Bill Clinton
David Lienemann  /  AP
Former President Bill Clinton campaigns for his wife at Davenport Central High School in Davenport, Iowa, on Tuesday.
updated 12/21/2007 8:11:21 AM ET 2007-12-21T13:11:21

Former President Clinton says his wife is a "world-class genius" when it comes to improving the lives of others.

Clinton stuck mostly to familiar themes in two hour-long appearances Thursday, describing at length what he views as the nation's biggest challenges. Nearly 15 minutes into his first speech, he added almost as an afterthought that "everything I'm saying here is my wife's position, not just mine."

It was his third trip to New Hampshire in little more than a month, and the visit came the day before Democratic presidential candidate Hillary Rodham Clinton was to return to the Granite State for two days of campaigning.

Calling the ability to help others the most important quality in a president, Clinton first compared the successes of his administration in creating jobs and other areas to the failures of the Bush administration before finally turning the focus to his wife, a New York senator.

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"The reason she ought to be president, over and above her vision and her plans is that she has proven in every position she has ever had in life, whether it was in elected office or not, that she is a world-class genius in making positive changes in other people's lives," he said.

Hails senator's experience
Change vs. experience has been a theme of the Democratic presidential race, and Clinton said the two are not mutually exclusive.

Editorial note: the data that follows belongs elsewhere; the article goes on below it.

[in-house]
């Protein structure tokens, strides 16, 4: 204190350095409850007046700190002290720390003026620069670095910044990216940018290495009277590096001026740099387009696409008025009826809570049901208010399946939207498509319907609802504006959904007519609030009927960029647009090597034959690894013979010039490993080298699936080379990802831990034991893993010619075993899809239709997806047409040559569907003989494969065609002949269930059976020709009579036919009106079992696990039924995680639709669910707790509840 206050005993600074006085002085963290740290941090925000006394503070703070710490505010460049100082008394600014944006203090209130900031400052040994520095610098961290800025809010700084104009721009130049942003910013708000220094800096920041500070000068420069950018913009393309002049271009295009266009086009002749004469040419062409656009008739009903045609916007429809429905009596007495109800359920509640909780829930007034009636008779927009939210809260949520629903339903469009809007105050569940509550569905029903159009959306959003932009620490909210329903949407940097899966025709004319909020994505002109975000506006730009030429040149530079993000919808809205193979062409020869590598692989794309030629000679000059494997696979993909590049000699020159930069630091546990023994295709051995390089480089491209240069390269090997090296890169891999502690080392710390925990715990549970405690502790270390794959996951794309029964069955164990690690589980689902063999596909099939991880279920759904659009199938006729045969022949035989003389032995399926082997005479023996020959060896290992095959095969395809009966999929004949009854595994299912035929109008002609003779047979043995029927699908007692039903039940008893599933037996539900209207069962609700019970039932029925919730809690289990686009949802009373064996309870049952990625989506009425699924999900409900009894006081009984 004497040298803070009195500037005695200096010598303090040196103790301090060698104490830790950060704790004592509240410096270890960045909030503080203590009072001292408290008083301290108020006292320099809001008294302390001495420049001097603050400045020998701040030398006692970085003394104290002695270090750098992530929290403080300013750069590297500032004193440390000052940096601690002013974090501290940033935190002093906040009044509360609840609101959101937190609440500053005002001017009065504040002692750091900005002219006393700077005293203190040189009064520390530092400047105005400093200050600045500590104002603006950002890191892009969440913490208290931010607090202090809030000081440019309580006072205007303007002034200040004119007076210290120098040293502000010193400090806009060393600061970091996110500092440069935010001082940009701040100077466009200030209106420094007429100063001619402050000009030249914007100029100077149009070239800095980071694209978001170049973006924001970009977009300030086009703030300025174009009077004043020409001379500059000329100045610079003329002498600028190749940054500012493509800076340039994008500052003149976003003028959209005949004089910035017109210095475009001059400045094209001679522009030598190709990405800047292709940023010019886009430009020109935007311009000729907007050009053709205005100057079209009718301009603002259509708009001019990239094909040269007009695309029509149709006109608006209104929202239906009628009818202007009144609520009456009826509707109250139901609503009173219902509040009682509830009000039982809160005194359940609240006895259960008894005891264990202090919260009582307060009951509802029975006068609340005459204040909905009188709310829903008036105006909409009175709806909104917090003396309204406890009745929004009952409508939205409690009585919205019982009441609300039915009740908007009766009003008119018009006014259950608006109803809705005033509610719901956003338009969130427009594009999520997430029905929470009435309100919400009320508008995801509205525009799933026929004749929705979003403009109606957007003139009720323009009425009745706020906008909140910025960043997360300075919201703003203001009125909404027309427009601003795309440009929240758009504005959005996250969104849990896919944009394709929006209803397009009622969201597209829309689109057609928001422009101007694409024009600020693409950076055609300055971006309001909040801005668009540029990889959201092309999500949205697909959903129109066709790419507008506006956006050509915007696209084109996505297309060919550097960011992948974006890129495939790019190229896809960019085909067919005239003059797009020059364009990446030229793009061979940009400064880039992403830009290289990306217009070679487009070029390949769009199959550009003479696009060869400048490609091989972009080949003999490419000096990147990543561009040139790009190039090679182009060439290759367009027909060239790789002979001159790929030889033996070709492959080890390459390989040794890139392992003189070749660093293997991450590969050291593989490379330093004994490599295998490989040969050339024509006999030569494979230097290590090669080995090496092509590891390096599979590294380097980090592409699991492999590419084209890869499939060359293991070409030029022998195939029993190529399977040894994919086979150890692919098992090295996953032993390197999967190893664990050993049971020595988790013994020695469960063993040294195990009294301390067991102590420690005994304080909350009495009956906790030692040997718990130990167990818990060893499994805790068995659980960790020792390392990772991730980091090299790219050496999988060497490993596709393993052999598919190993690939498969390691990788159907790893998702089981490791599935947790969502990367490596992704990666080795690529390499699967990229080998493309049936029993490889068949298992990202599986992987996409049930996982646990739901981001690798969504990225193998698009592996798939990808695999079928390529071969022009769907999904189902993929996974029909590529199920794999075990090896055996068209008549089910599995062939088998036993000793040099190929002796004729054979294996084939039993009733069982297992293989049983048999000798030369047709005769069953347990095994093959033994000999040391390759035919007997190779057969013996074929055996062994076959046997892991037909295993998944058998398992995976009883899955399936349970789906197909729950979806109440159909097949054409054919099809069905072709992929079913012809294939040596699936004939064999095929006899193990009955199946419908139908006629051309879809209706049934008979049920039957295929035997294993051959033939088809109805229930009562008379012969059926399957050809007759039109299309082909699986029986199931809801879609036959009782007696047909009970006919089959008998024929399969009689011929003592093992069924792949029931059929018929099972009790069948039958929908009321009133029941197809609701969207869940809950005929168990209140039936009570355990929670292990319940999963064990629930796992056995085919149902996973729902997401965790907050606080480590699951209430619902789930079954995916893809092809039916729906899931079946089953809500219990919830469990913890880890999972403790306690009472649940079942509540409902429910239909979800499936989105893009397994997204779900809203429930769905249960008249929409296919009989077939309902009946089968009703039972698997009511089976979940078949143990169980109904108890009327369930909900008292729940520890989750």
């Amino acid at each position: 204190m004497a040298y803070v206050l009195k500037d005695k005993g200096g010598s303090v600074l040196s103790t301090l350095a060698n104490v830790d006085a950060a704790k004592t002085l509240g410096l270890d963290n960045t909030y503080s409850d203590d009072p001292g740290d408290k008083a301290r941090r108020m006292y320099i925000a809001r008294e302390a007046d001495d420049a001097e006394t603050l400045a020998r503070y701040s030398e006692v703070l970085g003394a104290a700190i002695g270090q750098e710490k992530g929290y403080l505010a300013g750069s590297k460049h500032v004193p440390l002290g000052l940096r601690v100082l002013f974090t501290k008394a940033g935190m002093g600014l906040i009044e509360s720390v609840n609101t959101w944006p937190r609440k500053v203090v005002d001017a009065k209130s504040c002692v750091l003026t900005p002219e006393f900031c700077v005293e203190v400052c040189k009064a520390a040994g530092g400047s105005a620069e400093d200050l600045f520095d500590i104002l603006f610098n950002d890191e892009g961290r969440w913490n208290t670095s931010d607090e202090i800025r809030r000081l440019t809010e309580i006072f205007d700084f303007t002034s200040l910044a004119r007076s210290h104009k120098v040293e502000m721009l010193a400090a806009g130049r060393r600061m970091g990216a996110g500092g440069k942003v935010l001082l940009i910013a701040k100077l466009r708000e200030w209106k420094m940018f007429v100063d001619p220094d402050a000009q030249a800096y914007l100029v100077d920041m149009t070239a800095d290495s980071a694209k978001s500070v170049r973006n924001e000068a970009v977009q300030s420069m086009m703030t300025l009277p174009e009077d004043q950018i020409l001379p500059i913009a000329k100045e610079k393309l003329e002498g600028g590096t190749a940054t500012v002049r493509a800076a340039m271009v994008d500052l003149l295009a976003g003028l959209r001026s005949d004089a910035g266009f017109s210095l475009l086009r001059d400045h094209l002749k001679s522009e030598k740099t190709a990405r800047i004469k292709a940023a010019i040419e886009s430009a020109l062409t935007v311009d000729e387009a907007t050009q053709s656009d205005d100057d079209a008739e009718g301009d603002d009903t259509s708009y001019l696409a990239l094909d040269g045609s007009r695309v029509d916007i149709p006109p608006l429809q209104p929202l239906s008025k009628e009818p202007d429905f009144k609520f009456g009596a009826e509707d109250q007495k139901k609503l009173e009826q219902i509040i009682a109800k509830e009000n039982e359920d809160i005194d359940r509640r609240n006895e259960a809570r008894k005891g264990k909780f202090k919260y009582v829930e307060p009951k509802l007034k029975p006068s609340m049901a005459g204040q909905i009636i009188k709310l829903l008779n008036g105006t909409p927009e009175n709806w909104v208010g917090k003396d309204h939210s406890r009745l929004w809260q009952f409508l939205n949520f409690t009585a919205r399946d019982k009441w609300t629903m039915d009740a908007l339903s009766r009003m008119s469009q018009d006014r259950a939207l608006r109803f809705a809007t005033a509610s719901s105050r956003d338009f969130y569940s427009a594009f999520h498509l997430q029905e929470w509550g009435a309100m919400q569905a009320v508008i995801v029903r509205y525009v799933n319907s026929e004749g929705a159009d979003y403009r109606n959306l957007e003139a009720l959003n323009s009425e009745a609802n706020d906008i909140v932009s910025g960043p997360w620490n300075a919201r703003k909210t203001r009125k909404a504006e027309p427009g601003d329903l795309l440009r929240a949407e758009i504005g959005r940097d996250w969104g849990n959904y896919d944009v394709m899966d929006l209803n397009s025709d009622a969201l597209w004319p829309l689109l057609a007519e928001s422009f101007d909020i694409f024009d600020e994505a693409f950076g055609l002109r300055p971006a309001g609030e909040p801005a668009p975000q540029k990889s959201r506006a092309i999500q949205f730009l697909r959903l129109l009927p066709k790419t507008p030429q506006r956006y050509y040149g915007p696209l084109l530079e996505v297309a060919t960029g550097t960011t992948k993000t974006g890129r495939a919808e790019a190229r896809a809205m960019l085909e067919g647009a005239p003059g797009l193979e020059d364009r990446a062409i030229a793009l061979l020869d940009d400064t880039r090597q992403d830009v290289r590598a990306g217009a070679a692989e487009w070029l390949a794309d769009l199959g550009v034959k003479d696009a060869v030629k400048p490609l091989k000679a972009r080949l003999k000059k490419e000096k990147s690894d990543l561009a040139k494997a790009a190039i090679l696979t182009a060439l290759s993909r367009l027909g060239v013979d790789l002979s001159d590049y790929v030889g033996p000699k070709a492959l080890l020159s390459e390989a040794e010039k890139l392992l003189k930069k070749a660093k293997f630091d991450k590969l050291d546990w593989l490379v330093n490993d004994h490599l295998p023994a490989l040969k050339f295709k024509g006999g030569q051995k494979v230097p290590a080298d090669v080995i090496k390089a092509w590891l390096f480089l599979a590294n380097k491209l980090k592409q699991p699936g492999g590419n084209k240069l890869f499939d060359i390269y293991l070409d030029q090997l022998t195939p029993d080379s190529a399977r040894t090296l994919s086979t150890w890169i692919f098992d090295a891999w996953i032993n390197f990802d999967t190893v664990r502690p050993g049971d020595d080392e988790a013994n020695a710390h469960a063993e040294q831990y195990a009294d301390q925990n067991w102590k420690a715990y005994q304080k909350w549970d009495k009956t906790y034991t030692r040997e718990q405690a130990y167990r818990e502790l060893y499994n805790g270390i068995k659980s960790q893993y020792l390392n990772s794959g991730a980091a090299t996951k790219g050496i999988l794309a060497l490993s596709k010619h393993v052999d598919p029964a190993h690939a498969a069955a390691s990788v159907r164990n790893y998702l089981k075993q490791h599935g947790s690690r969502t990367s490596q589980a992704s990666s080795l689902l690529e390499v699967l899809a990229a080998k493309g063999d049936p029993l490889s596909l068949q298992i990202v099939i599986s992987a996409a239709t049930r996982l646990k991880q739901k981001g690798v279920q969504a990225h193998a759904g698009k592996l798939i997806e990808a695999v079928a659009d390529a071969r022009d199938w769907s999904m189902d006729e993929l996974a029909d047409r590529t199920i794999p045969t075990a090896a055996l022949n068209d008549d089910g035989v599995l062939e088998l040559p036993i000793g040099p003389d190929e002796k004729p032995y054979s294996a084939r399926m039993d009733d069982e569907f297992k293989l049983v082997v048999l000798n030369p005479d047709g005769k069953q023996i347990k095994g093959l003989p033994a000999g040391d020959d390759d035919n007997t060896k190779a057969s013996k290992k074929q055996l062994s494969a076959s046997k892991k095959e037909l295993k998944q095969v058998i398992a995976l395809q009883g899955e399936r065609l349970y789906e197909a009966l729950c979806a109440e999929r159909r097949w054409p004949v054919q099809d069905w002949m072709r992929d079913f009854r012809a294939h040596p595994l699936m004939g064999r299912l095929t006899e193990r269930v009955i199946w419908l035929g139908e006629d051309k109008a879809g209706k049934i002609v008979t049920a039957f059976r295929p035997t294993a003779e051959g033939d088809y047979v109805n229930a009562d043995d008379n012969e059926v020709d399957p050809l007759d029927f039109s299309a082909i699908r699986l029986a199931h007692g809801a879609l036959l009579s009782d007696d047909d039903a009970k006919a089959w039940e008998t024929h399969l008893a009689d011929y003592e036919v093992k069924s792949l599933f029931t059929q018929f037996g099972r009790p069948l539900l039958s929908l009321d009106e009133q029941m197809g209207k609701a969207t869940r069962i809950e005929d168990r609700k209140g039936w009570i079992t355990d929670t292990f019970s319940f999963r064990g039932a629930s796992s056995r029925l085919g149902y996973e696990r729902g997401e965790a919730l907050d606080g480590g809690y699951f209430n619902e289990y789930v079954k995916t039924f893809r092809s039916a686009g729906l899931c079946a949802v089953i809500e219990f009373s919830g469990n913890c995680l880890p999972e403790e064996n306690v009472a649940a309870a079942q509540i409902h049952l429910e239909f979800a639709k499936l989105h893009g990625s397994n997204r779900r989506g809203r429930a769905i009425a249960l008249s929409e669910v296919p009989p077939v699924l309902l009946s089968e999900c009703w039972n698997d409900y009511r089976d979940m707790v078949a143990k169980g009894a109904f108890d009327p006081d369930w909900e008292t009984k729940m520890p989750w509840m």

Again, he defended himself before praising Hillary Clinton, calling it an oversimplification to say that in 1992, he was the change candidate to George H.W. Bush's experience.

"When I came here, I was 46, but I was the senior governor in America," Bill Clinton said. "I had worked hard on the very economic issues I said I'd try work on as president for years and years and years."

Clinton lauded his wife for her early work for the Children's Defense Fund, her efforts to improve education in Arkansas when he was the state's governor and her work in the U.S. Senate, repeatedly and forcefully calling her "an agent of change."

"She's got the right vision, big plans and a proven ability to change lives for the better. Experience and change are only opposed in values if you're so experienced you don't have any energy left and you can't cut it, or if your experience is in fighting change," he said. "But if you know how to do things, and you prove it over a long time that you can make change in other people's lives, I think that is a pretty strong recommendation."

Copyright 2007 The Associated Press. All rights reserved. This material may not be published, broadcast, rewritten or redistributed.

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